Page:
# proof of Menelaus’ theorem

First we note that there are two different cases: Either the line connecting $X$, $Y$ and $Z$ intersects two sides of the triangle or none of them. So in the first case that it intersects two of the triangle’s sides we get the following picture:

From this we follow ($h_{1}$, $h_{2}$ and $h_{3}$ being undircted):

 $\displaystyle\frac{AZ}{ZB}$ $\displaystyle=$ $\displaystyle-\frac{h_{1}}{h_{2}}$ $\displaystyle\frac{BY}{YC}$ $\displaystyle=$ $\displaystyle\frac{h_{2}}{h_{3}}$ $\displaystyle\frac{CX}{XA}$ $\displaystyle=$ $\displaystyle\frac{h_{3}}{h_{1}}.$

Mulitplying all this we get:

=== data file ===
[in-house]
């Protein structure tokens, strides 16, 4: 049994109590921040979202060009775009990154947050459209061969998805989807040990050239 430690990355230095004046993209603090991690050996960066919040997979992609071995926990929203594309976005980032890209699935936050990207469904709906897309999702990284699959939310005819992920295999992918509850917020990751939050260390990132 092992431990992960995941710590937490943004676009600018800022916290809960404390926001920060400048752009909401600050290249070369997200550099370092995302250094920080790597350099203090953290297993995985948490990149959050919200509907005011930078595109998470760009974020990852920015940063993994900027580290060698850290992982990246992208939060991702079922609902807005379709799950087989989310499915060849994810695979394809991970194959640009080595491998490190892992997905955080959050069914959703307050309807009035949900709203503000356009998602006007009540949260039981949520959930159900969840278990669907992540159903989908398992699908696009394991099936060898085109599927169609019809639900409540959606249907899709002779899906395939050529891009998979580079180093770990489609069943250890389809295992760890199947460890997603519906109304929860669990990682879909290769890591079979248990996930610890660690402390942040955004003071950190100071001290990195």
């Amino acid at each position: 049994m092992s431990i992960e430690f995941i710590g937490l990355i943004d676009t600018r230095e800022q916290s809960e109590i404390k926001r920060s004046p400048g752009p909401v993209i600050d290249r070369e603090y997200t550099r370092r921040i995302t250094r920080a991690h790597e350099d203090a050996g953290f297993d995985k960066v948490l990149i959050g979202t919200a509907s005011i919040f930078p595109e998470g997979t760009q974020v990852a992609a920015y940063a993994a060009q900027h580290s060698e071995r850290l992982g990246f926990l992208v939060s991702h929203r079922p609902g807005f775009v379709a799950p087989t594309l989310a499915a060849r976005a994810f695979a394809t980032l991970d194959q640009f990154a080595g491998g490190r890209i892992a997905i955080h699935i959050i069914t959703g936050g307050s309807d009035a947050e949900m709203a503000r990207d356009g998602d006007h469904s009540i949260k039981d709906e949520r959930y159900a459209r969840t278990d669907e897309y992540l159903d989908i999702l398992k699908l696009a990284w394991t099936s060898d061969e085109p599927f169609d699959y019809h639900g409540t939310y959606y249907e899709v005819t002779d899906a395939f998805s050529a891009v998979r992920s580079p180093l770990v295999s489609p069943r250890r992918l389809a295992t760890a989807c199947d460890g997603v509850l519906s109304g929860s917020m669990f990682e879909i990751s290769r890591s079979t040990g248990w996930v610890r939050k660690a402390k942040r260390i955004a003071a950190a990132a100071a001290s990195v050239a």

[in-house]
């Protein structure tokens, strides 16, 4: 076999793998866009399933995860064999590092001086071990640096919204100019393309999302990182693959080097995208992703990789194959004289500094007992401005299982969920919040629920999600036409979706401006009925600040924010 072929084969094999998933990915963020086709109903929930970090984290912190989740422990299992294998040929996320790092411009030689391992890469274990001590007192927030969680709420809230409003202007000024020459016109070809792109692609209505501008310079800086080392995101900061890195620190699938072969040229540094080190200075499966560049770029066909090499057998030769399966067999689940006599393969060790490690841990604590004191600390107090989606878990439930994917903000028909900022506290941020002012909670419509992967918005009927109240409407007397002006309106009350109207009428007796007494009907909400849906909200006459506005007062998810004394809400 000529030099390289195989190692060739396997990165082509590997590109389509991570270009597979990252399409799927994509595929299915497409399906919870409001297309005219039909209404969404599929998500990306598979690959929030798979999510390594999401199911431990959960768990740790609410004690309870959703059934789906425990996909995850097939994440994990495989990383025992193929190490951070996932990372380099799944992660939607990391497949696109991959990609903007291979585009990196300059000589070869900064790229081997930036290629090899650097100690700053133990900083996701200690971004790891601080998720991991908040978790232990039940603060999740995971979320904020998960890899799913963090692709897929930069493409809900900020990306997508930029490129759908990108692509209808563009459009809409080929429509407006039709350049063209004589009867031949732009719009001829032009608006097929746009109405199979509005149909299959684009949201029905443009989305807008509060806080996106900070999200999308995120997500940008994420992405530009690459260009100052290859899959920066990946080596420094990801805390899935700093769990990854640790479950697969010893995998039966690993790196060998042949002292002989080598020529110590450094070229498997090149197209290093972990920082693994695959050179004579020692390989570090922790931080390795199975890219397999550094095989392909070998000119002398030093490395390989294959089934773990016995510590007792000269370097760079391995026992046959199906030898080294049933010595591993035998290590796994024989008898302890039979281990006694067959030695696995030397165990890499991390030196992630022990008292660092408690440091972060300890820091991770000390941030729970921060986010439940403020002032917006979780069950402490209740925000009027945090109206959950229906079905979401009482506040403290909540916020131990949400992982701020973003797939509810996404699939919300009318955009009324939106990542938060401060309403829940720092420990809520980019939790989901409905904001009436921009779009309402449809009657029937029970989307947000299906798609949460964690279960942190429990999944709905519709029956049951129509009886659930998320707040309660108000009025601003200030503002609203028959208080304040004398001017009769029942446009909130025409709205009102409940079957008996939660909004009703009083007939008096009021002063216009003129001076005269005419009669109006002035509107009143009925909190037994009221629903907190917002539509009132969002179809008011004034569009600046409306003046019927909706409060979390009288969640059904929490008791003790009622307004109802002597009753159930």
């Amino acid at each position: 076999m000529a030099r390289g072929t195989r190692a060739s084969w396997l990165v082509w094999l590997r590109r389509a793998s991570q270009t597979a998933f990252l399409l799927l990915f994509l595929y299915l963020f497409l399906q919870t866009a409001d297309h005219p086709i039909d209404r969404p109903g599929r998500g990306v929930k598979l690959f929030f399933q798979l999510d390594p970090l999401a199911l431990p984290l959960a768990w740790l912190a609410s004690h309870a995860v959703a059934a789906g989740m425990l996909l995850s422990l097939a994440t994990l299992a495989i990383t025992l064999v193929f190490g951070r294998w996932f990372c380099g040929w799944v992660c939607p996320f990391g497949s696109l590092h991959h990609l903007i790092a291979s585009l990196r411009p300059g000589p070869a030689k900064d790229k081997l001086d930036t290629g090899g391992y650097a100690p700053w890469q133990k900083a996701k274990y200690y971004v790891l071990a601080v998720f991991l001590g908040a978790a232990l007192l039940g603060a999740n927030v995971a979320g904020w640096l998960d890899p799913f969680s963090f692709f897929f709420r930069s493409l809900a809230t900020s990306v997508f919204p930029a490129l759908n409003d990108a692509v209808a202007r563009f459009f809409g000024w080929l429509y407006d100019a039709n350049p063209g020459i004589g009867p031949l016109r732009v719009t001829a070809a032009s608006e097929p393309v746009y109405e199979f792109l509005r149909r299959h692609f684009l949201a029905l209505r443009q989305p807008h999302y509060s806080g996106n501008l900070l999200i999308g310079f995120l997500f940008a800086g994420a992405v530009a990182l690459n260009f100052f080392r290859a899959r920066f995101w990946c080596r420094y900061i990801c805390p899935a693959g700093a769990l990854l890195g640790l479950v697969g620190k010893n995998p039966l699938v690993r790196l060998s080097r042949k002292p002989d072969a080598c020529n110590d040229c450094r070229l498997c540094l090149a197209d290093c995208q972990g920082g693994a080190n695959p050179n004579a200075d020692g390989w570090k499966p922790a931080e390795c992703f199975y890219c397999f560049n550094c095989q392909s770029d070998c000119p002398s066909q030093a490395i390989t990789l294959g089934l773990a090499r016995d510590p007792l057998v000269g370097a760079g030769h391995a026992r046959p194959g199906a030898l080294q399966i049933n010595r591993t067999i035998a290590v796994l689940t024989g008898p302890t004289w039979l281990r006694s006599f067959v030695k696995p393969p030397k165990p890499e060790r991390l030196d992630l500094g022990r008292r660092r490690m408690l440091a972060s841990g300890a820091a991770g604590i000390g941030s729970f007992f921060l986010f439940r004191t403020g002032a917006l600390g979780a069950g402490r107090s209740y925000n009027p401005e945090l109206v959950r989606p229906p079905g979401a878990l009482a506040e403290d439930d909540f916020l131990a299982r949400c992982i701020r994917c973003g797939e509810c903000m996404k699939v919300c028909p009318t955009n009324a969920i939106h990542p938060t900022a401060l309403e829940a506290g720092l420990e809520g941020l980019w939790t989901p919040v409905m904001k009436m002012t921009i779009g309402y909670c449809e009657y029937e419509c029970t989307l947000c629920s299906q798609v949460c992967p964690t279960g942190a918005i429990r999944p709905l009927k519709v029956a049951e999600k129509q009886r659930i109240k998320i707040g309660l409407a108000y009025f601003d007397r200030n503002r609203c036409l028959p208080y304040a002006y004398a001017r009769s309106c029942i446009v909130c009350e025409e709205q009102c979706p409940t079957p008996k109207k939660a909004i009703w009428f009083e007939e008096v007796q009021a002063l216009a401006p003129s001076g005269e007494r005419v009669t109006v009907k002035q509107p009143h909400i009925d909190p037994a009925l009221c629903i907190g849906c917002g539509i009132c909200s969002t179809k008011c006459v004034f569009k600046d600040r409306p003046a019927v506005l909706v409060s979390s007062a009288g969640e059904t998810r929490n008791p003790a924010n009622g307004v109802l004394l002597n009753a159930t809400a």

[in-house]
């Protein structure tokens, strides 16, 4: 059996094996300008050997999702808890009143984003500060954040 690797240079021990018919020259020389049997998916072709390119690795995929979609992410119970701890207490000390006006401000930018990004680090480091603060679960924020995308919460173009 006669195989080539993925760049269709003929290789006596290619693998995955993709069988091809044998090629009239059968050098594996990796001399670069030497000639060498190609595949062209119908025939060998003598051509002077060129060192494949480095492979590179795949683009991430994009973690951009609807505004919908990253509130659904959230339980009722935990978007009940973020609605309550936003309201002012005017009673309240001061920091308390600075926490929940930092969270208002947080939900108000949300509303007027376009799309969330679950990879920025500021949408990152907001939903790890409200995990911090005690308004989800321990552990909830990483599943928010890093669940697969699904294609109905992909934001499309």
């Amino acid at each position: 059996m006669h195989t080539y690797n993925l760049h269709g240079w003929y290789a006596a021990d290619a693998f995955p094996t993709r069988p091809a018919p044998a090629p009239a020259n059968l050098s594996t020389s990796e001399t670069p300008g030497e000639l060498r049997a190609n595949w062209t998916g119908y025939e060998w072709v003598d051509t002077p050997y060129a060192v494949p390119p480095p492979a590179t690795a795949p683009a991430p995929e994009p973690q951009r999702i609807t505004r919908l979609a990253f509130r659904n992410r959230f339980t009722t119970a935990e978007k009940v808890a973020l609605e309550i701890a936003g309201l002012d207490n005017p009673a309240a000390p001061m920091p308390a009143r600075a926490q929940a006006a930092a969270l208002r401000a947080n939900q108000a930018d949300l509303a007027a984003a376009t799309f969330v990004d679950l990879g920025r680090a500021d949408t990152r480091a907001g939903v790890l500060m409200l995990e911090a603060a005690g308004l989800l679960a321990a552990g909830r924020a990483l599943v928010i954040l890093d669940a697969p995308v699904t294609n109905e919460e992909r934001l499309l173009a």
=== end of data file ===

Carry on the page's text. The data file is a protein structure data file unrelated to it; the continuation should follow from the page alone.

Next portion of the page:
$\frac{AZ}{ZB}\cdot\frac{BY}{YC}\cdot\frac{CX}{XA}=-\frac{h_{1}h_{2}h_{3}}{h_{2% }h_{3}h_{1}}=-1.$

The second case is that the line connecting $X$, $Y$ and $Z$ does not intersect any of the triangle’s sides:

In this case we get:

 $\displaystyle\frac{AZ}{ZB}$ $\displaystyle=$ $\displaystyle-\frac{h_{1}}{h_{2}}$ $\displaystyle\frac{BY}{YC}$ $\displaystyle=$ $\displaystyle-\frac{h_{2}}{h_{3}}$ $\displaystyle\frac{CX}{XA}$ $\displaystyle=$ $\displaystyle-\frac{h_{3}}{h_{1}}.$

So multiplication again yields Menelaus’ theorem.

Title proof of Menelaus’ theorem ProofOfMenelausTheorem 2013-03-22 12:46:46 2013-03-22 12:46:46 mathwizard (128) mathwizard (128) 4 mathwizard (128) Proof msc 51A05